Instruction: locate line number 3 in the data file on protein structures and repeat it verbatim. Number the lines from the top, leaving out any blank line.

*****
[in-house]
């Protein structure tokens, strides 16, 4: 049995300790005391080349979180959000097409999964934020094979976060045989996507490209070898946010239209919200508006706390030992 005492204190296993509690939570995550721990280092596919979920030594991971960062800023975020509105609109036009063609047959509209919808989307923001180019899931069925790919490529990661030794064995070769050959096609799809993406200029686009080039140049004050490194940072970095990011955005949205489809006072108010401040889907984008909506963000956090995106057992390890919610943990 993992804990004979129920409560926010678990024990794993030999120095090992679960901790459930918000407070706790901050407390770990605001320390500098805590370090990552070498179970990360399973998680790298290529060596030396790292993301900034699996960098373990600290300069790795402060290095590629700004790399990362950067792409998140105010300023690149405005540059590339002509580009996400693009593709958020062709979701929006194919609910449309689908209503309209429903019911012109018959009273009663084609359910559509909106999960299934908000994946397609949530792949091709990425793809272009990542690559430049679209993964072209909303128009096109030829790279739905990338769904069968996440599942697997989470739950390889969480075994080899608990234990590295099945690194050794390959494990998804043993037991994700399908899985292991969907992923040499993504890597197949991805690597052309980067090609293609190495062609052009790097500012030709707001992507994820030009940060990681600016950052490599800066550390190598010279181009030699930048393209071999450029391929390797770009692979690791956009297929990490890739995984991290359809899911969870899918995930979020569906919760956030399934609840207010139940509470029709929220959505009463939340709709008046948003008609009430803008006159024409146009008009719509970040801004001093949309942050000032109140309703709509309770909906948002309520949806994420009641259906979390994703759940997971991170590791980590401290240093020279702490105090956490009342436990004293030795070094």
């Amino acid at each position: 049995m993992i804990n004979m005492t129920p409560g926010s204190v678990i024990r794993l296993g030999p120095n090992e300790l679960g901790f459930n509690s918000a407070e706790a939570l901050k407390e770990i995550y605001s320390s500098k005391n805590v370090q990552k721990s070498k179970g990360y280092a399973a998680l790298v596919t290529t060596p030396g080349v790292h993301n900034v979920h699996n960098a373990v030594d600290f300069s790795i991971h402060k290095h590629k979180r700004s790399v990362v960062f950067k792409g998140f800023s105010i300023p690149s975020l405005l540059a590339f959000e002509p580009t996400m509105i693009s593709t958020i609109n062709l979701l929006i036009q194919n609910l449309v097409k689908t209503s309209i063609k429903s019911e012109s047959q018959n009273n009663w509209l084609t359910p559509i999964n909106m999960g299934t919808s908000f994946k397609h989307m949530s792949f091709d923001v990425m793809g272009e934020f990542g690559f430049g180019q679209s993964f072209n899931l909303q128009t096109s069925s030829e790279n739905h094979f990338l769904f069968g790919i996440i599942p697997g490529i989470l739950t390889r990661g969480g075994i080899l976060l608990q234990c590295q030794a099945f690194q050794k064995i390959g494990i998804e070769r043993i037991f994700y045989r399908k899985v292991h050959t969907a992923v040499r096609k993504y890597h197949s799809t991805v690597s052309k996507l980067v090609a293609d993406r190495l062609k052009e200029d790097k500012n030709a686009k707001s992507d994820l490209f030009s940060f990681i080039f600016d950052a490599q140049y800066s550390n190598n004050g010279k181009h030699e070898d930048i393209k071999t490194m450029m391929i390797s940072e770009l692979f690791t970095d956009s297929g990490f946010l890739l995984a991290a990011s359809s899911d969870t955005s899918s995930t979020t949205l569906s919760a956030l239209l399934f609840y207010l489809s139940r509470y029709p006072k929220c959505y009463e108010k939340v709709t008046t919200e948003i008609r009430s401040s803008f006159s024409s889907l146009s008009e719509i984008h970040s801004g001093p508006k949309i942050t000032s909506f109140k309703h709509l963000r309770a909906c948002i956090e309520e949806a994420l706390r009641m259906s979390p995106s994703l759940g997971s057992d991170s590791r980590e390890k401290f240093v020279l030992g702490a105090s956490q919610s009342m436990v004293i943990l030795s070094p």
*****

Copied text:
């Amino acid at each position: 049995m993992i804990n004979m005492t129920p409560g926010s204190v678990i024990r794993l296993g030999p120095n090992e300790l679960g901790f459930n509690s918000a407070e706790a939570l901050k407390e770990i995550y605001s320390s500098k005391n805590v370090q990552k721990s070498k179970g990360y280092a399973a998680l790298v596919t290529t060596p030396g080349v790292h993301n900034v979920h699996n960098a373990v030594d600290f300069s790795i991971h402060k290095h590629k979180r700004s790399v990362v960062f950067k792409g998140f800023s105010i300023p690149s975020l405005l540059a590339f959000e002509p580009t996400m509105i693009s593709t958020i609109n062709l979701l929006i036009q194919n609910l449309v097409k689908t209503s309209i063609k429903s019911e012109s047959q018959n009273n009663w509209l084609t359910p559509i999964n909106m999960g299934t919808s908000f994946k397609h989307m949530s792949f091709d923001v990425m793809g272009e934020f990542g690559f430049g180019q679209s993964f072209n899931l909303q128009t096109s069925s030829e790279n739905h094979f990338l769904f069968g790919i996440i599942p697997g490529i989470l739950t390889r990661g969480g075994i080899l976060l608990q234990c590295q030794a099945f690194q050794k064995i390959g494990i998804e070769r043993i037991f994700y045989r399908k899985v292991h050959t969907a992923v040499r096609k993504y890597h197949s799809t991805v690597s052309k996507l980067v090609a293609d993406r190495l062609k052009e200029d790097k500012n030709a686009k707001s992507d994820l490209f030009s940060f990681i080039f600016d950052a490599q140049y800066s550390n190598n004050g010279k181009h030699e070898d930048i393209k071999t490194m450029m391929i390797s940072e770009l692979f690791t970095d956009s297929g990490f946010l890739l995984a991290a990011s359809s899911d969870t955005s899918s995930t979020t949205l569906s919760a956030l239209l399934f609840y207010l489809s139940r509470y029709p006072k929220c959505y009463e108010k939340v709709t008046t919200e948003i008609r009430s401040s803008f006159s024409s889907l146009s008009e719509i984008h970040s801004g001093p508006k949309i942050t000032s909506f109140k309703h709509l963000r309770a909906c948002i956090e309520e949806a994420l706390r009641m259906s979390p995106s994703l759940g997971s057992d991170s590791r980590e390890k401290f240093v020279l030992g702490a105090s956490q919610s009342m436990v004293i943990l030795s070094p």